Philosophy is everywhere filled with death, the death instinct, to be precise, what Freud never himself called ‘Thanatos.’ Philosophy is pervaded by Thanatos–and it is easy enough to sense this, as Nietzsche did, with the gut. The Holy Scriptures, however, couldn’t be more different. The very first book of the Hebrew Bible, Genesis, is almost archetypally Erotic–in the sense of the Freudian Eros: it is suffused with creative and, to the extent that the creative is sexual, sexual energies–the reality principle and the libido. The all-too-human Yahweh, as the literary critic Harold Bloom points out, in a certain sense, simply is the reality principle–made nowhere clearer than in his wilful self-assertion: I am that I am.

Inasmuch as this can be asserted as true, the religious falls more clearly within the domain not of the philosophical (Thanatos) but of the poetic (Eros). If philosophy is sexual enervation, then the poetic is sexual vitality, perhaps even sexuality as such. The hyper-sexual Byron once described Keats’ poetry as a kind of mental masturbation, and the assertion confronts us as almost too obvious, for is not the poetic pen, through which is channeled his creativity, all too phallic? Its structure is phallic; its function is erotic (creative). Is not the poet poetically impotent without it? Byron’s suggestion that Keats’ poetry is, moreover, not simply sexual, but masturbatory, is prescient since literature is pure, gratuitous pleasure, the sort of pleasure which a writer like Flaubert makes a point of in Madame Bovary, or Nabokov in his critical writings. And perhaps this Erotic capacity of the poetic more precisely accounts for why poets are able to sustain what John Keats calls ‘Negative Capability’: “that is when man is capable of being in uncertainties, Mysteries, doubts, without any irritable reaching after fact & reason…” In a certain sense, we might describe the philosophic as simply the neurotic absence of any such capacity, always forcing some confession some grave and serious justification for itself.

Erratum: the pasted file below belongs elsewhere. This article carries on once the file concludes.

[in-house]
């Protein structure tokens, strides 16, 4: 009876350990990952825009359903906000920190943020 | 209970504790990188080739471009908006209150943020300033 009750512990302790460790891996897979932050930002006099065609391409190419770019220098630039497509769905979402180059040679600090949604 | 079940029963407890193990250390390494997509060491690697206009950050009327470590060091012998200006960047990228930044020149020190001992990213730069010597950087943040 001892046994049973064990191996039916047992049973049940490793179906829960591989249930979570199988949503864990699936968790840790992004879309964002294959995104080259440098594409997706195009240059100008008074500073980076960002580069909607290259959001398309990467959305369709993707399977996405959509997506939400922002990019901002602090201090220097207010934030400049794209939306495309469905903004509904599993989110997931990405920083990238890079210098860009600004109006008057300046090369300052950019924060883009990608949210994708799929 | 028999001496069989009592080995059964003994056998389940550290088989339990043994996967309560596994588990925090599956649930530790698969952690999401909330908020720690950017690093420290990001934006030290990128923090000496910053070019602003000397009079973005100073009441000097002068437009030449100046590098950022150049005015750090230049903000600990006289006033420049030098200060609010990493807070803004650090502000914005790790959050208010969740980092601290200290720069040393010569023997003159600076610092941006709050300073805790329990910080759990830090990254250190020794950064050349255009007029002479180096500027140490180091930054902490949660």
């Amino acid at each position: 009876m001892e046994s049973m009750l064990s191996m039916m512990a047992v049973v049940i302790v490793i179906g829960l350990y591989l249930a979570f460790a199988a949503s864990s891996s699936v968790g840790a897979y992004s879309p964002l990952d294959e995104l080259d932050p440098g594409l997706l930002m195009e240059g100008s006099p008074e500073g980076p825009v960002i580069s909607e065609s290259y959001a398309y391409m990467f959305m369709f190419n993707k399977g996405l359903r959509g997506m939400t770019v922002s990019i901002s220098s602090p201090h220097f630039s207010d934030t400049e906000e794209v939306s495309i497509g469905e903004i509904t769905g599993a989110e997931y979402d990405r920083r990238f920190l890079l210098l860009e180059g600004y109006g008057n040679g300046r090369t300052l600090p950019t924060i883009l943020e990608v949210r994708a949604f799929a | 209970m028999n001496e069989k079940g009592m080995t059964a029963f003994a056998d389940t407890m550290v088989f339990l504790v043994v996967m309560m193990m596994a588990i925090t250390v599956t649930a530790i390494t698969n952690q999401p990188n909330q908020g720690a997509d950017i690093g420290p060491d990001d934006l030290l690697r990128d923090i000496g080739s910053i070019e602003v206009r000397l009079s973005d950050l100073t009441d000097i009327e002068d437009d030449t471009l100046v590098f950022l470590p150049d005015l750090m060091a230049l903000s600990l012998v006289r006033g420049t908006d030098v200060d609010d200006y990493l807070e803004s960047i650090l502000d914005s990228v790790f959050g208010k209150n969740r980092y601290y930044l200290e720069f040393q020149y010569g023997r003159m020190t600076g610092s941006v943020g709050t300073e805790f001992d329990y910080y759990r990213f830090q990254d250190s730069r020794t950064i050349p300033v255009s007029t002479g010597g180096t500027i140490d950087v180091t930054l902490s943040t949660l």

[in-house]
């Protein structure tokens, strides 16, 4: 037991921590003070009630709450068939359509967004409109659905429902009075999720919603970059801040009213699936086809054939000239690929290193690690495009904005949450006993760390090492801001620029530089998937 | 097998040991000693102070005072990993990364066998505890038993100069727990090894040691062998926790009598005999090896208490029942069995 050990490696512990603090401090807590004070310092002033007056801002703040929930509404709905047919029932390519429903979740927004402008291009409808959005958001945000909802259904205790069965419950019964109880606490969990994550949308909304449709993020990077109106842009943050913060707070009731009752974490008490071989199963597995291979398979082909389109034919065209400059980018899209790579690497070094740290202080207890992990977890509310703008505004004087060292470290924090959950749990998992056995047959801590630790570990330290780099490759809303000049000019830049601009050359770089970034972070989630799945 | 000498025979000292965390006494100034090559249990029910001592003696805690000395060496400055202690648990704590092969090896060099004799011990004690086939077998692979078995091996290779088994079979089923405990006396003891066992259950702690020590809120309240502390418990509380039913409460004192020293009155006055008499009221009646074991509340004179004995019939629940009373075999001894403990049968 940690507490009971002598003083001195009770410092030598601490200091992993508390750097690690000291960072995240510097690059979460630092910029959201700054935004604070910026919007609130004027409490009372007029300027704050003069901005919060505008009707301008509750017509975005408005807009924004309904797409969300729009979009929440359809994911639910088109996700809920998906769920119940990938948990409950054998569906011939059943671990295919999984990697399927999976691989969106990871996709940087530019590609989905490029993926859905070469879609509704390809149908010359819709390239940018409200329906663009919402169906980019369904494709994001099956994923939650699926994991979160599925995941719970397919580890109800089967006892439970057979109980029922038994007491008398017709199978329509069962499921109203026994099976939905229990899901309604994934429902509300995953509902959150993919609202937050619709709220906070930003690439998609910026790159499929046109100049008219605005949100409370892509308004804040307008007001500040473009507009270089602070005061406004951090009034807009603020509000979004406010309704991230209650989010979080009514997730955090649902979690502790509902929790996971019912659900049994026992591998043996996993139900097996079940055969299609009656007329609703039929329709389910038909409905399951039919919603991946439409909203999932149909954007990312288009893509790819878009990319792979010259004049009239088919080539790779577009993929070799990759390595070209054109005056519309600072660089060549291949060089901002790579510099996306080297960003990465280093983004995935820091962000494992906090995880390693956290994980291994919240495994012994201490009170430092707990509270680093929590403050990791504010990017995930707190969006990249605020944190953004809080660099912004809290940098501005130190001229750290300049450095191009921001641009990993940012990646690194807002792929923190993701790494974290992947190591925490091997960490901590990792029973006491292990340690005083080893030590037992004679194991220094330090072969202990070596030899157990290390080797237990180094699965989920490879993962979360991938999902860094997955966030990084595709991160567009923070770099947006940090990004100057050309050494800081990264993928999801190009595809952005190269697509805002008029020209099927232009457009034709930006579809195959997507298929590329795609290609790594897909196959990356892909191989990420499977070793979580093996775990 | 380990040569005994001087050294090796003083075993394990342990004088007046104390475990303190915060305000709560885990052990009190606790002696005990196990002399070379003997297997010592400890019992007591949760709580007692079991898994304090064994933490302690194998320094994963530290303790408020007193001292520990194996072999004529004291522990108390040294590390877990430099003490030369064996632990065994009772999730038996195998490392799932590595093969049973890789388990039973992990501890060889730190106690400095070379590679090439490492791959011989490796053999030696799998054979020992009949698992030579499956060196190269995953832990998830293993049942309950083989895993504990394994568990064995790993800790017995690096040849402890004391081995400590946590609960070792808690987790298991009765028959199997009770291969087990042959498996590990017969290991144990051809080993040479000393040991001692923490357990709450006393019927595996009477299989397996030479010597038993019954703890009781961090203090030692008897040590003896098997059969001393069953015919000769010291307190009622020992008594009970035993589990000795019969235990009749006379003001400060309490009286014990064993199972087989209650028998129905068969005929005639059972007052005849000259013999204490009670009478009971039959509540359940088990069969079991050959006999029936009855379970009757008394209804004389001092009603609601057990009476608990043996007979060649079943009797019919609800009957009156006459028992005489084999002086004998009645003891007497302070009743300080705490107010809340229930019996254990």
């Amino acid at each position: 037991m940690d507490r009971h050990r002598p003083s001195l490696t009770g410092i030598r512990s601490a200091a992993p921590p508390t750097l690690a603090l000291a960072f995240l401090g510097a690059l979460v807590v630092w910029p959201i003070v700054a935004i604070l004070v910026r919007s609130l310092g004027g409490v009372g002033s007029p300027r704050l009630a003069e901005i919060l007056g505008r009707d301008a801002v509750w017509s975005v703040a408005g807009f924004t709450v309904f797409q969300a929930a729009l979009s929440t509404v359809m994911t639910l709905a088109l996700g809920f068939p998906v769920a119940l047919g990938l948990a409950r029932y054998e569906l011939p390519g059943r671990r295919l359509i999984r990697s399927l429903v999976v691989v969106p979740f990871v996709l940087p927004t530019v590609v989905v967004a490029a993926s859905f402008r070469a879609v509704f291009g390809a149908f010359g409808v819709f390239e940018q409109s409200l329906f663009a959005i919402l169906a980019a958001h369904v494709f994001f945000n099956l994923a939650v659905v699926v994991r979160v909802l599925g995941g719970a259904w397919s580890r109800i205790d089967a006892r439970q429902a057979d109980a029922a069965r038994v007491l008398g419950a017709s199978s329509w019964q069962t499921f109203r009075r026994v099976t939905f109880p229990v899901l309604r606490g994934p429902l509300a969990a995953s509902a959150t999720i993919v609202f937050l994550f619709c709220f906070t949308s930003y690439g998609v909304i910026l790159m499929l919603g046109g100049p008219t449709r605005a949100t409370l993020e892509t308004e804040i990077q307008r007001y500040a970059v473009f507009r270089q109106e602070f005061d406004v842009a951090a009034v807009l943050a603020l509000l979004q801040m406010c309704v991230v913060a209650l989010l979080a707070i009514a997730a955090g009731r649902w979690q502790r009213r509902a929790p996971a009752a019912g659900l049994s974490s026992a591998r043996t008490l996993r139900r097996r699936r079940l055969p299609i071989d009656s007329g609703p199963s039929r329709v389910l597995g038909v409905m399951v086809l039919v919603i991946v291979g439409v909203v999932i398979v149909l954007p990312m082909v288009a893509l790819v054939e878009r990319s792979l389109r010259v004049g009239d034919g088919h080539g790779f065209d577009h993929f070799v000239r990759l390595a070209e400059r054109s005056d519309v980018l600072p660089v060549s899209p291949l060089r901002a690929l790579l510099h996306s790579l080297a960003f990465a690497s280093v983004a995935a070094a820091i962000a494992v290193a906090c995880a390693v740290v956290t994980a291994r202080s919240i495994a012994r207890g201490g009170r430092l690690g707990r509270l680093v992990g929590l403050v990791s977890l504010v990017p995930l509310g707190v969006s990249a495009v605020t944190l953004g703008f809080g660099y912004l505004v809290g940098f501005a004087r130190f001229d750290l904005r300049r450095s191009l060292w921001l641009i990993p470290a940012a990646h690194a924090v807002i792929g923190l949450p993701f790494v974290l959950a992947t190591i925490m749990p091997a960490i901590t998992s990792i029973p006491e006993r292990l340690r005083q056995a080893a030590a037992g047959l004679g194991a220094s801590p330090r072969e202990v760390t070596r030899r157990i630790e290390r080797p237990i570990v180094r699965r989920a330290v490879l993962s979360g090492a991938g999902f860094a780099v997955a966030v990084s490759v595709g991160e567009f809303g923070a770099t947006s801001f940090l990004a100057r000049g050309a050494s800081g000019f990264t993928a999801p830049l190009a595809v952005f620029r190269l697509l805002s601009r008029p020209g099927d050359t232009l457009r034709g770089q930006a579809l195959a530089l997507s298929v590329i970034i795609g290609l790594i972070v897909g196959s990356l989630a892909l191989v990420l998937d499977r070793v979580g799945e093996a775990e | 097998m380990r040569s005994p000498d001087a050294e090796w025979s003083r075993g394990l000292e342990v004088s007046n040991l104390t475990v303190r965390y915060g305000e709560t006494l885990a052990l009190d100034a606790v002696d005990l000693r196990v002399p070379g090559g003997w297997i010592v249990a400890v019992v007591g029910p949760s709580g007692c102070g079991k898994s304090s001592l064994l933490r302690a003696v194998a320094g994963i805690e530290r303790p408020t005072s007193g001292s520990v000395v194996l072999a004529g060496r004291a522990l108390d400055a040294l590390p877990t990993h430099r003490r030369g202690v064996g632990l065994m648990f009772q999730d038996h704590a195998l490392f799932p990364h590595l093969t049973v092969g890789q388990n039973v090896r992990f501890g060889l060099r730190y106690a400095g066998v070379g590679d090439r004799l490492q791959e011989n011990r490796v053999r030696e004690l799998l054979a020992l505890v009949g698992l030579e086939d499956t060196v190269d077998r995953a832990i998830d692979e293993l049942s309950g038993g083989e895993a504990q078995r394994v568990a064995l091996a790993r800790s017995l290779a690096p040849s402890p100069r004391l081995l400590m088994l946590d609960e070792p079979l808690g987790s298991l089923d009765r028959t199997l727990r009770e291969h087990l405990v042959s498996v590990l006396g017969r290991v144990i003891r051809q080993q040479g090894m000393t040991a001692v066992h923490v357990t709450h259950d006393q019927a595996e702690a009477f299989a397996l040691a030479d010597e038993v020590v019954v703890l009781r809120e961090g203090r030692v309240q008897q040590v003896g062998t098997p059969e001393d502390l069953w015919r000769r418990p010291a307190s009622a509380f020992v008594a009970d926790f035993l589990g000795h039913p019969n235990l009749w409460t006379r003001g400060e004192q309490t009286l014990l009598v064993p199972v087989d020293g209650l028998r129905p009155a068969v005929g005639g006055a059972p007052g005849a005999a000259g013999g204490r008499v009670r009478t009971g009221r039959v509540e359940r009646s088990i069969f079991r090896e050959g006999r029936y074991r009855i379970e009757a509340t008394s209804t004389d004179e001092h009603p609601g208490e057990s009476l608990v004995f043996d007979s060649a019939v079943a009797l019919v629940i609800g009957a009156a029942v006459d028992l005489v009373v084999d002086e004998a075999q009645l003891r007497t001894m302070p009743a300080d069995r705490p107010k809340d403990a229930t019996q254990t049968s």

It is also in the foregoing analysis that we contrast between power and the poetic is heightened. Power is, with its chief apparatus (philosophy), a closing down on being–a repression, as we established earlier, by necessity. The poetic is, on the contrary, the extension and intensification of being. They–the philosophic and the poetic–move in ontologically diametric directions: the philosophic is repression; the poetic is expression. One is a closing down on being; the other, an opening up of it.

There is another basic structure which recapitulates the ontological difference between the poetic and the philosophical: the question of meaning, the general disposition of each toward the world, as a mode of being-in-the-world. Just as the philosophical is a closing down on being, it is a closing down on meaning. Just as the poetic is an opening up of being, it is an opening up of meaning. The similarity in the basic structures of the philosphic and the poetic in terms of both being and meaning, I think, are accounted for by the basic Freudian logic: Eros and Thanatos. In any case, the philosophic asks questions of the world and demands answers from it; the poetic, with its negative capability is able to ask questions of the world without any such obsessive grasping after an answer: rather than demand answers as the philosophic does, the poetic explores possibilities for meanings in the spaces opened up by these questions–and here is revealed the essential nature of the tragic. The tragic hinges on its relation to the question: whether or not it is able to answer the question.

to be continued…